A. It’s very important for the everyday Catholic to recognize that we’re all members of a larger body and we all have a role to play. Not everybody is going to play a decisive role in terms of leadership or strategies for confronting these very serious moral issues, but … be informed about the issues, speak up and have your voice heard. Get involved to the extent that you can within your family, your local parish, your community.

It’s important that we recognize that our moral life is intimately connected with our faith life and therefore intimately related to our relationship with God.

Q. How would you address the current economic crisis?
A. It is very serious. I’m not an economist that can really analyze the various causes that went into this. But it seems that part of the reason has to do with that age-old tendency … of self-centeredness, pride, greed… In some ways, this present crisis has a positive dimension to it. It’s sort of awakened us and it could perhaps show us that we’ve lived beyond our means, many of us, and it calls us to redirect our values. It’s a call to live more simply. Consumer society is based on developing these “needs” within us: you need to buy this, you need to have that. But so many of these things we really don’t need. Our ultimate need is intimacy with God.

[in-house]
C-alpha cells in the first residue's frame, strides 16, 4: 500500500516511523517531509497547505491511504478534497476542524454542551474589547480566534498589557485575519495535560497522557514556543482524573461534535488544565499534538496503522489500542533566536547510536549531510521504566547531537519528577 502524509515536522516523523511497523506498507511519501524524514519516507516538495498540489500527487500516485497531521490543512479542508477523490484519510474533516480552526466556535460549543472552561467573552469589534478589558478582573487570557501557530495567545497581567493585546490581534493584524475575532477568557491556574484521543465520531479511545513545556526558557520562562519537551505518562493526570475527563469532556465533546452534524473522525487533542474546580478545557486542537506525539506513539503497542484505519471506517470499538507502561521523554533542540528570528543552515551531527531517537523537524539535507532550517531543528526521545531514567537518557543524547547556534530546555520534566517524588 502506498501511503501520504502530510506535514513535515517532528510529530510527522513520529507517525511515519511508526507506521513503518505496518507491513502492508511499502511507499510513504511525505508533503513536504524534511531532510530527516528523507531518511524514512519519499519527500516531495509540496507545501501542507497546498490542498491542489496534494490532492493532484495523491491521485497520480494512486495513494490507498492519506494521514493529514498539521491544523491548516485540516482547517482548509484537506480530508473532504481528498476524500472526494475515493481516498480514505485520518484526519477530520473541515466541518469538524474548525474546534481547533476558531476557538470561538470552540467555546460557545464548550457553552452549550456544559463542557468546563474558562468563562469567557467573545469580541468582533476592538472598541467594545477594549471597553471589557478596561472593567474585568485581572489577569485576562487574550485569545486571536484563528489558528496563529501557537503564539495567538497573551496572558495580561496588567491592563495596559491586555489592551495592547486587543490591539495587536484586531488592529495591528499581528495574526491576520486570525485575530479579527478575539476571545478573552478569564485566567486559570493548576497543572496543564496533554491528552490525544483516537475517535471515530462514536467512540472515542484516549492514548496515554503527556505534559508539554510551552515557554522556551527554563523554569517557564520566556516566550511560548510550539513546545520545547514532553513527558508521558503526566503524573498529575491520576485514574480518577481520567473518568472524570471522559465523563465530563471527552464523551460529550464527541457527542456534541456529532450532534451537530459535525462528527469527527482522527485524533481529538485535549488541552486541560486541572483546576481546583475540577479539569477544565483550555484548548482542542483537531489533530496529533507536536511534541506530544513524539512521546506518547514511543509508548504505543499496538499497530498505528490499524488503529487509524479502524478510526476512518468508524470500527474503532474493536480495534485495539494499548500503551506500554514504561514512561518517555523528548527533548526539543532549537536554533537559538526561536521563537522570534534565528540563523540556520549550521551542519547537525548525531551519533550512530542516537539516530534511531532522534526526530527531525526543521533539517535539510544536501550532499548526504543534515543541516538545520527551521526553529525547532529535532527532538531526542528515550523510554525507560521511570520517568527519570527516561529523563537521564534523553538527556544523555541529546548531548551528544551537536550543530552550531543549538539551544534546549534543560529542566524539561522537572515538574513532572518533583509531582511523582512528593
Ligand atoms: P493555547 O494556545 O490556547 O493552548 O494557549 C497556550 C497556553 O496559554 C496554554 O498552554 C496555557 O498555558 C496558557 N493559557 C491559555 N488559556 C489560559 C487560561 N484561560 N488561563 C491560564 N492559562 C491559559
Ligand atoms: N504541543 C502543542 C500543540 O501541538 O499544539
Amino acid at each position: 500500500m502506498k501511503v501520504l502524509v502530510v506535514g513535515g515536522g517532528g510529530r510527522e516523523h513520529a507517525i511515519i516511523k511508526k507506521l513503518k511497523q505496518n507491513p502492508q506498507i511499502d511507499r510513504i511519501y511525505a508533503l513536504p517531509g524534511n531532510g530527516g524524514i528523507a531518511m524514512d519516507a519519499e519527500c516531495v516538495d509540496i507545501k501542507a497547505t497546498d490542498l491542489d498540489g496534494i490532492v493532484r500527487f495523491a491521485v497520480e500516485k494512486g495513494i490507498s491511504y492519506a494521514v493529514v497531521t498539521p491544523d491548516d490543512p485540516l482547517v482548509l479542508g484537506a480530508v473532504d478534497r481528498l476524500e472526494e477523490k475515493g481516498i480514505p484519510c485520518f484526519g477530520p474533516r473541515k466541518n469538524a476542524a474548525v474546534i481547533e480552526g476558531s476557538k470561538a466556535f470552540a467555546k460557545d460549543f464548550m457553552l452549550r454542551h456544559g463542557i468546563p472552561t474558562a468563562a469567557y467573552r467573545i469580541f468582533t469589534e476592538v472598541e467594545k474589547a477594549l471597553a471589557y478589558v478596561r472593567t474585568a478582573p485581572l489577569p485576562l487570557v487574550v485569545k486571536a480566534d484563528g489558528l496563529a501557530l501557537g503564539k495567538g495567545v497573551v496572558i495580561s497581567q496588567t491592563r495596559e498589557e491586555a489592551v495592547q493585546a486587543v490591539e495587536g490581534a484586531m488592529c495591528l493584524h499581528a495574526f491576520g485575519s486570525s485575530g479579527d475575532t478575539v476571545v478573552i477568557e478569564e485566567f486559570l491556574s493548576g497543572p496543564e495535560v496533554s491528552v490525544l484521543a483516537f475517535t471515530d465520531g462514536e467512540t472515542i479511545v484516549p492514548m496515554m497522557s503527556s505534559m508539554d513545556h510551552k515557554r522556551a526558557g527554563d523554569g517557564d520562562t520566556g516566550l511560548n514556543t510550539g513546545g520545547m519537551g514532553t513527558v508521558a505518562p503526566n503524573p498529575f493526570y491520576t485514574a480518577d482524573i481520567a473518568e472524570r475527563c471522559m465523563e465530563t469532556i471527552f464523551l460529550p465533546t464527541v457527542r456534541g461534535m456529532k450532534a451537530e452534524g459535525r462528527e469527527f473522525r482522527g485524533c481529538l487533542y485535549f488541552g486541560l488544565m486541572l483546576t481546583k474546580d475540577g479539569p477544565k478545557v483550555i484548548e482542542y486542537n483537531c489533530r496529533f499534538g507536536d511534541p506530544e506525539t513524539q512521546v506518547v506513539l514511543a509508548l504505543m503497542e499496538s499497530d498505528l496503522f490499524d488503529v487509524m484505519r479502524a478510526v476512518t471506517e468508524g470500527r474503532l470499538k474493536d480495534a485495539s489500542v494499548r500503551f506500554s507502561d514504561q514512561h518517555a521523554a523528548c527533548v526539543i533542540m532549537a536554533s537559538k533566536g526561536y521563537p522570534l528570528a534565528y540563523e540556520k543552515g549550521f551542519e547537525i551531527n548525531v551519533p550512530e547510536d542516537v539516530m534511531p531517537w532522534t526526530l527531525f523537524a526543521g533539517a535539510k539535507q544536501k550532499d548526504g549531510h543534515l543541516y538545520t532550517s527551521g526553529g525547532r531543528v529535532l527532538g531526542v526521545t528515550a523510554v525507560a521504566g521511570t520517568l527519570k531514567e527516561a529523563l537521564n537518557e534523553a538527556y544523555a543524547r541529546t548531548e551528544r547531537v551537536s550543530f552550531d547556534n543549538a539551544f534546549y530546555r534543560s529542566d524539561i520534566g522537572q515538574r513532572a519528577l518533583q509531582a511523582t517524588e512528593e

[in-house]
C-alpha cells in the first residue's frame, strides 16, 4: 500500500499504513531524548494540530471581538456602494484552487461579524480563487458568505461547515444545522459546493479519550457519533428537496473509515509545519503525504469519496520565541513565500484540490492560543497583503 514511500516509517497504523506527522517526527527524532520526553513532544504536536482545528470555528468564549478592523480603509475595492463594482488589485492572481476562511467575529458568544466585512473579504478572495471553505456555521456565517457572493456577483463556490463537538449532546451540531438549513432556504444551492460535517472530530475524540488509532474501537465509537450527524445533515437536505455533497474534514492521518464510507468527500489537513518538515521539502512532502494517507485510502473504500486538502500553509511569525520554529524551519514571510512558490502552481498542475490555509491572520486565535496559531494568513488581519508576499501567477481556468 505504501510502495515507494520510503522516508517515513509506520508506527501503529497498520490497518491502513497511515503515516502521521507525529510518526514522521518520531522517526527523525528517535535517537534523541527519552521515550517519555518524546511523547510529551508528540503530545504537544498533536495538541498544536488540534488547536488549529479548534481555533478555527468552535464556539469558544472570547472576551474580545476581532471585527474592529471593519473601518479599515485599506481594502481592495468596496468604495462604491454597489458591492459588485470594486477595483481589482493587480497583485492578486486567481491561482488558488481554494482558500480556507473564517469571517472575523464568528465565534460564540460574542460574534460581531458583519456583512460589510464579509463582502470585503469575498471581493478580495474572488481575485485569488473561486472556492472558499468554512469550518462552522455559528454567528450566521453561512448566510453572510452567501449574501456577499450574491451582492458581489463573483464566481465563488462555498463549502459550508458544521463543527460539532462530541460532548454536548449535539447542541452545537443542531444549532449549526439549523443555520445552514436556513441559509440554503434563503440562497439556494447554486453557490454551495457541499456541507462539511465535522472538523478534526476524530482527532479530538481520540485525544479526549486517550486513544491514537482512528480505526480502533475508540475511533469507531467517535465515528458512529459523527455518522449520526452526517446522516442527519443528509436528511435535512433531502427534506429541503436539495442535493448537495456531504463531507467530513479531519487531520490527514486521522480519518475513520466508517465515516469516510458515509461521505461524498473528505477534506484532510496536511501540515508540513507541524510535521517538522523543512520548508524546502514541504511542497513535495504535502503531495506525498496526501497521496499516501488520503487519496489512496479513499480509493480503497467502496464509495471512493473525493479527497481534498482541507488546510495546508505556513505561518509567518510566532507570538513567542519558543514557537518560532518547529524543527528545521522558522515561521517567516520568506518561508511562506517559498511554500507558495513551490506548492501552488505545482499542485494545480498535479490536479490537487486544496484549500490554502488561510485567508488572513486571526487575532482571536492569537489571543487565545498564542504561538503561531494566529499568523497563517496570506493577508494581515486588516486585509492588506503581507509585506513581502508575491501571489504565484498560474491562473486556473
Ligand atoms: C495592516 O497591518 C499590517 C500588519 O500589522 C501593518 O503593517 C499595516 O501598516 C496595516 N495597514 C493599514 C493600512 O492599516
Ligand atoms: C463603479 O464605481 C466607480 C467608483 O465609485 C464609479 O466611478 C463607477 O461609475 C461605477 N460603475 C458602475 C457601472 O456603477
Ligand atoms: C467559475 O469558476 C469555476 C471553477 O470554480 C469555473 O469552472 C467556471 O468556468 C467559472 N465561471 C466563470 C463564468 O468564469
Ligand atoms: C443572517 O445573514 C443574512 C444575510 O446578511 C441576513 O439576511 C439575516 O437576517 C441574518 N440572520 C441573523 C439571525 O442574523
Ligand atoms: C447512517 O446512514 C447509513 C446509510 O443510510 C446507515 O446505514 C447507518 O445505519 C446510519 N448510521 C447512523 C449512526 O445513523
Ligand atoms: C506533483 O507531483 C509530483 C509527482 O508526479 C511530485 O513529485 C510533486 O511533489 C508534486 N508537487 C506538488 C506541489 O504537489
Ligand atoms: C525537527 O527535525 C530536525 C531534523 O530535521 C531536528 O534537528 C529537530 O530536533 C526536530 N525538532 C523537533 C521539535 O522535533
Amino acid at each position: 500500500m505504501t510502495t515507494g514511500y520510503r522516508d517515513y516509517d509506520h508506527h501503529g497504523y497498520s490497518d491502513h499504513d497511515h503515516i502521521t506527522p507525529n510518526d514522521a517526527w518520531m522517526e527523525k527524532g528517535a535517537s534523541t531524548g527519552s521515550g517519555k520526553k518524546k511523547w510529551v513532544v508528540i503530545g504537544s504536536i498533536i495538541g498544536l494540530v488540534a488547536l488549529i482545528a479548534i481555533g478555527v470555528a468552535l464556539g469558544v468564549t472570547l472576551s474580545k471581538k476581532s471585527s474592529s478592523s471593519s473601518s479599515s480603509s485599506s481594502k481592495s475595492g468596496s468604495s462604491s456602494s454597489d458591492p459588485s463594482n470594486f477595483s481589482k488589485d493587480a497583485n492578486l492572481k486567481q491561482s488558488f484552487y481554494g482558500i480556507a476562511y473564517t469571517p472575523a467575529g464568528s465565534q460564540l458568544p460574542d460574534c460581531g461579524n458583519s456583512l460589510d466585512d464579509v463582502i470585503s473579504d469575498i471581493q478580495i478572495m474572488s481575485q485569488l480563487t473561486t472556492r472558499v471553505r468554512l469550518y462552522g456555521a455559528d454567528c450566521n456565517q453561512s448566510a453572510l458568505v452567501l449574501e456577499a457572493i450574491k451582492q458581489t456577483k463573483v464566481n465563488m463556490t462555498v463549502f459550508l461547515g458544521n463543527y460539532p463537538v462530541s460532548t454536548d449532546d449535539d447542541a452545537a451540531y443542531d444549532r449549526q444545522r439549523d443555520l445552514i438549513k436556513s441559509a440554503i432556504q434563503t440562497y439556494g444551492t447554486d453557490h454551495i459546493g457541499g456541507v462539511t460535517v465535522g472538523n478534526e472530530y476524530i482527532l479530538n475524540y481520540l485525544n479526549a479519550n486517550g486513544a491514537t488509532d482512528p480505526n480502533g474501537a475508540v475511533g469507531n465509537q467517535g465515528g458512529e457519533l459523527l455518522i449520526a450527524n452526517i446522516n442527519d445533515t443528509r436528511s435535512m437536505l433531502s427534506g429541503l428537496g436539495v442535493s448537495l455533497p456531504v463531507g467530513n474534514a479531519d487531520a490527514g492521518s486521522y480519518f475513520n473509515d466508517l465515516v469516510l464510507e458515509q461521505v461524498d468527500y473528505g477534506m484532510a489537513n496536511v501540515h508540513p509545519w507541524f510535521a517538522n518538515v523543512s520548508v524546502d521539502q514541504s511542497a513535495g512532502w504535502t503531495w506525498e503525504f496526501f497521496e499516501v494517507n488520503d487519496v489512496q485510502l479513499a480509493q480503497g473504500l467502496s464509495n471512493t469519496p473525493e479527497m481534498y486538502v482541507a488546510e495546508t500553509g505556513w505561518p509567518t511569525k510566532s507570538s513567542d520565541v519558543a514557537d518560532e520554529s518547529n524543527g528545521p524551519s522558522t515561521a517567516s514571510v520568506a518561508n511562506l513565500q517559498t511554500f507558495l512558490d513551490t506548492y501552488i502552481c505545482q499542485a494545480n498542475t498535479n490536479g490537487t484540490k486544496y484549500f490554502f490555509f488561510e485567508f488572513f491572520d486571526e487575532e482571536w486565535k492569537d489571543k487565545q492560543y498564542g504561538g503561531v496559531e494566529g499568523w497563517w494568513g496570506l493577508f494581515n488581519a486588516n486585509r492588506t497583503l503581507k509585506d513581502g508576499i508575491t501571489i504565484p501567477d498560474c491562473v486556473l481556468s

I do think that the economic situation is going to pass. There’s the sense that it’s going to be long, but we’re ultimately going to survive this and be better for it … just as the people of the generation who lived through the Great Depression learned some very basic values about spending, about what was really important. When you’re hungry, you know what’s really important. Hopefully, as we pass through it, we’ll relearn some of the more basic values of the Catholic faith which perhaps have been blurred in our vision or perhaps not forefront in our minds.